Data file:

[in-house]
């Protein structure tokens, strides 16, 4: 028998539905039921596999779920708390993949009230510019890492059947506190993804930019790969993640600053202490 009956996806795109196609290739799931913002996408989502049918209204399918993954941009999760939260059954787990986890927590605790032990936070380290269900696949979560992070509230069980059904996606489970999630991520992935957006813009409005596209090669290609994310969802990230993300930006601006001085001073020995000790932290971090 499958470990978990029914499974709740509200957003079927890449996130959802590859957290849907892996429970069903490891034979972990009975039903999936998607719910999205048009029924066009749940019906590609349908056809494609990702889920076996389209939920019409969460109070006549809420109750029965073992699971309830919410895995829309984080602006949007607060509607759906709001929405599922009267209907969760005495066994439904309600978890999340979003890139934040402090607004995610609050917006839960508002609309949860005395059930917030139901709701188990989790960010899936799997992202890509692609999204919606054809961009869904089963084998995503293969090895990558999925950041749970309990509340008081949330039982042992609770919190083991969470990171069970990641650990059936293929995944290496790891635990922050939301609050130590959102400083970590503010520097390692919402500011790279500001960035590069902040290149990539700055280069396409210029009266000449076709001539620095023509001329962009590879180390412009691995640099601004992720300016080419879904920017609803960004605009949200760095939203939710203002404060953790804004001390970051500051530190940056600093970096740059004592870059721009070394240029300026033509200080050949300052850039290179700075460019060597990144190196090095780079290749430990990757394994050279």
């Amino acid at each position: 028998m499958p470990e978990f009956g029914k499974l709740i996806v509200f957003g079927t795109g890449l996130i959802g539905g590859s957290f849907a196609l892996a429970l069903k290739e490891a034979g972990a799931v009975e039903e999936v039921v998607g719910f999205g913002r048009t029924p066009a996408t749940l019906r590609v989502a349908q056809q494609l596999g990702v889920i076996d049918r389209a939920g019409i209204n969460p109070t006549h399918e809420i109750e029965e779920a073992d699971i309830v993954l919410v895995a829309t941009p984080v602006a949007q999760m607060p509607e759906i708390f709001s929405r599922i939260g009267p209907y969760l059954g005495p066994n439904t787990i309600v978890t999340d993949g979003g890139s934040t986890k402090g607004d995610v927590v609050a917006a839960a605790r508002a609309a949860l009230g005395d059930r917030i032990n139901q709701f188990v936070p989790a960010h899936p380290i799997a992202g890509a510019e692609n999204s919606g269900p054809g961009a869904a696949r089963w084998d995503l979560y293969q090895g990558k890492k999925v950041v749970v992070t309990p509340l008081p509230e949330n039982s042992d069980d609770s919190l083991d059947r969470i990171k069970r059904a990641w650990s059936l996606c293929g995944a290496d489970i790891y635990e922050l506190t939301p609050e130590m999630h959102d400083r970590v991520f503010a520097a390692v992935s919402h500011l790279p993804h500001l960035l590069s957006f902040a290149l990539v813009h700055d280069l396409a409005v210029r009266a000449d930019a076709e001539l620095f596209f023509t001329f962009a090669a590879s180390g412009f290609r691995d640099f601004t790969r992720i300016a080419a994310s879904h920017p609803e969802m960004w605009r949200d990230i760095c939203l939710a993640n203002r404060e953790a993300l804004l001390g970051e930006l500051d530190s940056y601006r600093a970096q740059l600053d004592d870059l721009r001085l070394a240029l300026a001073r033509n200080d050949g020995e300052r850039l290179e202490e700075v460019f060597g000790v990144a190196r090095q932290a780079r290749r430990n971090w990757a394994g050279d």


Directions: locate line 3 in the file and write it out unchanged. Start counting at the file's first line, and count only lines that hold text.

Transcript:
């Amino acid at each position: 028998m499958p470990e978990f009956g029914k499974l709740i996806v509200f957003g079927t795109g890449l996130i959802g539905g590859s957290f849907a196609l892996a429970l069903k290739e490891a034979g972990a799931v009975e039903e999936v039921v998607g719910f999205g913002r048009t029924p066009a996408t749940l019906r590609v989502a349908q056809q494609l596999g990702v889920i076996d049918r389209a939920g019409i209204n969460p109070t006549h399918e809420i109750e029965e779920a073992d699971i309830v993954l919410v895995a829309t941009p984080v602006a949007q999760m607060p509607e759906i708390f709001s929405r599922i939260g009267p209907y969760l059954g005495p066994n439904t787990i309600v978890t999340d993949g979003g890139s934040t986890k402090g607004d995610v927590v609050a917006a839960a605790r508002a609309a949860l009230g005395d059930r917030i032990n139901q709701f188990v936070p989790a960010h899936p380290i799997a992202g890509a510019e692609n999204s919606g269900p054809g961009a869904a696949r089963w084998d995503l979560y293969q090895g990558k890492k999925v950041v749970v992070t309990p509340l008081p509230e949330n039982s042992d069980d609770s919190l083991d059947r969470i990171k069970r059904a990641w650990s059936l996606c293929g995944a290496d489970i790891y635990e922050l506190t939301p609050e130590m999630h959102d400083r970590v991520f503010a520097a390692v992935s919402h500011l790279p993804h500001l960035l590069s957006f902040a290149l990539v813009h700055d280069l396409a409005v210029r009266a000449d930019a076709e001539l620095f596209f023509t001329f962009a090669a590879s180390g412009f290609r691995d640099f601004t790969r992720i300016a080419a994310s879904h920017p609803e969802m960004w605009r949200d990230i760095c939203l939710a993640n203002r404060e953790a993300l804004l001390g970051e930006l500051d530190s940056y601006r600093a970096q740059l600053d004592d870059l721009r001085l070394a240029l300026a001073r033509n200080d050949g020995e300052r850039l290179e202490e700075v460019f060597g000790v990144a190196r090095q932290a780079r290749r430990n971090w990757a394994g050279d």